Carlos Garaicoa

Before being a fragment, I was a city. Before being a city, I was sand.

But before everything else, I was the wisdom of someone else’s desire.

 

The dissonance between the city and man, and between the reality and utopia of urban spaces, is the big question that moves Cuban Carlos Garaicoa in his creative journey. Going from one town to the next, deconstructing them and extracting their essences from them, Carlos Garaicoa expressed in his art the universal and relentless search for the ideal stage of human existence. With a total of 22 works, including installations, videos, photographs, mockups and drawings, the exhibition shows different and very paradigmatic moments of the artist’s career, from his first essays in order to understand the city of Havana up to the universalization of this vision. In addition, two works were created especially for the exhibition: “Recent news” and “How my Brazilian library feeds off fragments of a concrete reality”. For the artist, all matter is valid as support for the idea, and this appears in the plurality of media he works with: photograph, video, stone, thread, nail, glass, table, paper, wire, light, book, bullet, water and the man and his creation, the word. An aesthetically impeccable exhibition that offers, to the public, fluidity in the reading of the works and allows an immersion in the creative process of the artist, metalinguinstically incorporating the areas of the exhibition into the technological and aesthetic elements of this reflection on the space and the city. Recognized by major institutions and collectors, with significant works in museums such as Centre George Pompidou, Tate Modern and Reina Sofia, Carlos Garaicoa has already held more than 50 international exhibitions in the recent years and is one of the most important artists of the contemporary Cuban scene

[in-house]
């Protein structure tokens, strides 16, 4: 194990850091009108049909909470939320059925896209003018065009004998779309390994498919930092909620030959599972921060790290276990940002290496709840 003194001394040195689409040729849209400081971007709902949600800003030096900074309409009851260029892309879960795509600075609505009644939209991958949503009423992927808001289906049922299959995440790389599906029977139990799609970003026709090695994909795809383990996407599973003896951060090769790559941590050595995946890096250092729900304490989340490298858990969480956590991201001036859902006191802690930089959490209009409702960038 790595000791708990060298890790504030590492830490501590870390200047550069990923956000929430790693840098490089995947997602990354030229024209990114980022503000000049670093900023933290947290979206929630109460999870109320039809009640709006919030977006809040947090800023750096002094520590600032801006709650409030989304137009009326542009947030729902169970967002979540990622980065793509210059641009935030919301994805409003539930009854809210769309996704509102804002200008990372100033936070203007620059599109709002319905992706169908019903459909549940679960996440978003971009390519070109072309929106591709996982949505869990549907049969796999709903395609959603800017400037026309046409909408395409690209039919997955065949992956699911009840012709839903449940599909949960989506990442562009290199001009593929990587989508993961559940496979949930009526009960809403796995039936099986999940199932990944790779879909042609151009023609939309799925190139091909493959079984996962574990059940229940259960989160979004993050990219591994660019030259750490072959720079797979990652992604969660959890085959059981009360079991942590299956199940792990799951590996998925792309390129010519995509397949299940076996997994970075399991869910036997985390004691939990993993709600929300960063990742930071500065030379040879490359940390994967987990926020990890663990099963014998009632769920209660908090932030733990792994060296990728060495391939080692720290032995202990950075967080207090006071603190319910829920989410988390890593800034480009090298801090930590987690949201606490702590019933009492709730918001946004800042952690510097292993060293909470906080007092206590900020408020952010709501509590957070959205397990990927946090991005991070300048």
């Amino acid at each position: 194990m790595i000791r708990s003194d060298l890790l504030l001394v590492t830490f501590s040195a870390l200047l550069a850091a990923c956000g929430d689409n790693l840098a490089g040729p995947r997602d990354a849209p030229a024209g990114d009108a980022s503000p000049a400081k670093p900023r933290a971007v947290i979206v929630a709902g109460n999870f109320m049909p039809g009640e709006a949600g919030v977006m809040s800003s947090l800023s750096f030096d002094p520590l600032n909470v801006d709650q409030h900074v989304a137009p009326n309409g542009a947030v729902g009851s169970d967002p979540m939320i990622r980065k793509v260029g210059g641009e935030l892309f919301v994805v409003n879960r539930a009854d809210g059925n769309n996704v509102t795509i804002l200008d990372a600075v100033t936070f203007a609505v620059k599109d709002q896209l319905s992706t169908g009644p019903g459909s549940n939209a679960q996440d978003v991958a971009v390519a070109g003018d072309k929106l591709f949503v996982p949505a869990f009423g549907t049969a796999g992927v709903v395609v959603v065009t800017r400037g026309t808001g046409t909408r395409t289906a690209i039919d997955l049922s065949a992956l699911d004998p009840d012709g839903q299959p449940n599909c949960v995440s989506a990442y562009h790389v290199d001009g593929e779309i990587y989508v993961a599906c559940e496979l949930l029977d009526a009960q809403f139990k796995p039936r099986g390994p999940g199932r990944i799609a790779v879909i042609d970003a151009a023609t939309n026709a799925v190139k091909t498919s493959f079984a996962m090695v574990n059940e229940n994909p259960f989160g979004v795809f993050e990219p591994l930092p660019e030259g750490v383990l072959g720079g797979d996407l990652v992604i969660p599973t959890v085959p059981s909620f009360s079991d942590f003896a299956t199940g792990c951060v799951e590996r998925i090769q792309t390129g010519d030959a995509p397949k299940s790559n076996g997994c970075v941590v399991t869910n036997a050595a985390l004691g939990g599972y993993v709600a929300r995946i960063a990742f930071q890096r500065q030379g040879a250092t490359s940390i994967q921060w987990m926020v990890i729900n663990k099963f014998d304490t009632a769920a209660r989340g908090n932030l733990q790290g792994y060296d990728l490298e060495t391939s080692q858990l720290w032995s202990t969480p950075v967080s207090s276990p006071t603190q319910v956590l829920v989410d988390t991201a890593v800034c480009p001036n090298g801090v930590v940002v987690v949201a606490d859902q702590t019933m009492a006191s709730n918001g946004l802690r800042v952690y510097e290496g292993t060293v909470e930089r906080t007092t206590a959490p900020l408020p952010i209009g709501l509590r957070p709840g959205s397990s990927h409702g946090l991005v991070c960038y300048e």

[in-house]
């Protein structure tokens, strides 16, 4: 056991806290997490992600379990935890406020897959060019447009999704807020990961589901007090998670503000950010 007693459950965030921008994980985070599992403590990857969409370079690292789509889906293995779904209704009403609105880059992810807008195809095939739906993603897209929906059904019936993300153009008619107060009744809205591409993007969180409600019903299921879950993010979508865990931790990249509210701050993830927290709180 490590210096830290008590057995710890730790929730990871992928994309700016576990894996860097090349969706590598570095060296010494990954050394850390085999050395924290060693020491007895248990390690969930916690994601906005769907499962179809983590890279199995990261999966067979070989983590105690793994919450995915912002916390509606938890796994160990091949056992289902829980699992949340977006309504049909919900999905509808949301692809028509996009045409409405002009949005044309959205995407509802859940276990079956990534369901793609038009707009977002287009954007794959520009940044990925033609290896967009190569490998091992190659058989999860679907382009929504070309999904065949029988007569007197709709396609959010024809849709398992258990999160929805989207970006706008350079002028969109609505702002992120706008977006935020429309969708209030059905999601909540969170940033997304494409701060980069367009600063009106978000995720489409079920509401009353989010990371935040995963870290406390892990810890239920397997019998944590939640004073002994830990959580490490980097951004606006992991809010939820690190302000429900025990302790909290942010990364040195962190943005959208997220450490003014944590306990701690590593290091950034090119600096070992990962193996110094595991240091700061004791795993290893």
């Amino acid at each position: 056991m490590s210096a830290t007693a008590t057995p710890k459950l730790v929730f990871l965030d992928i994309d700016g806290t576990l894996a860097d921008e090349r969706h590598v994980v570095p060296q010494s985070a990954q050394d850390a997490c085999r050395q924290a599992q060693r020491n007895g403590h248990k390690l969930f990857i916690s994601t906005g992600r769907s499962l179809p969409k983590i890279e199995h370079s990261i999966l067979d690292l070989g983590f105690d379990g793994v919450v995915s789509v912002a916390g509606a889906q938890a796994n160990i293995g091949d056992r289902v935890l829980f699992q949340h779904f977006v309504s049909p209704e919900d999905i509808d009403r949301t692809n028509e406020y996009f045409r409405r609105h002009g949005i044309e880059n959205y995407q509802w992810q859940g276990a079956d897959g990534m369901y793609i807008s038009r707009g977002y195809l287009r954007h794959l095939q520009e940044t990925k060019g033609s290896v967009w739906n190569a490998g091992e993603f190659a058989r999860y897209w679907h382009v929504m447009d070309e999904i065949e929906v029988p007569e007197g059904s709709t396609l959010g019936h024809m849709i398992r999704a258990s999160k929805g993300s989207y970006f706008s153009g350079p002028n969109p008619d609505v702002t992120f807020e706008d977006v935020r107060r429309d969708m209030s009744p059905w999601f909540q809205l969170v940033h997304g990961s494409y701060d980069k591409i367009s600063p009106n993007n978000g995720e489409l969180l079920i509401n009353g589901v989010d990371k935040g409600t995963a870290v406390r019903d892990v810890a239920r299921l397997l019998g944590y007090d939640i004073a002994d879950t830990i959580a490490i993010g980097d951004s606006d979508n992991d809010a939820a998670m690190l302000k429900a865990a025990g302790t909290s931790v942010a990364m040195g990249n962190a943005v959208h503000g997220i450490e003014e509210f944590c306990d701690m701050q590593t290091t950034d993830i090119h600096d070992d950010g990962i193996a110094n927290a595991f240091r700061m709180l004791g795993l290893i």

• Rio de Janeiro 01.07 a 10.08.2008 – Caixa Cultural
  • Brasília 03.02 a 22.03.2009 – Centro Cultural Banco do Brasil
  • Belo Horizonte 23.04 a 14.06.2009 – Palácio das Artes

Datasheet

Curatorship
  • Ania Rodriguez
  • Rodolfo de Athayde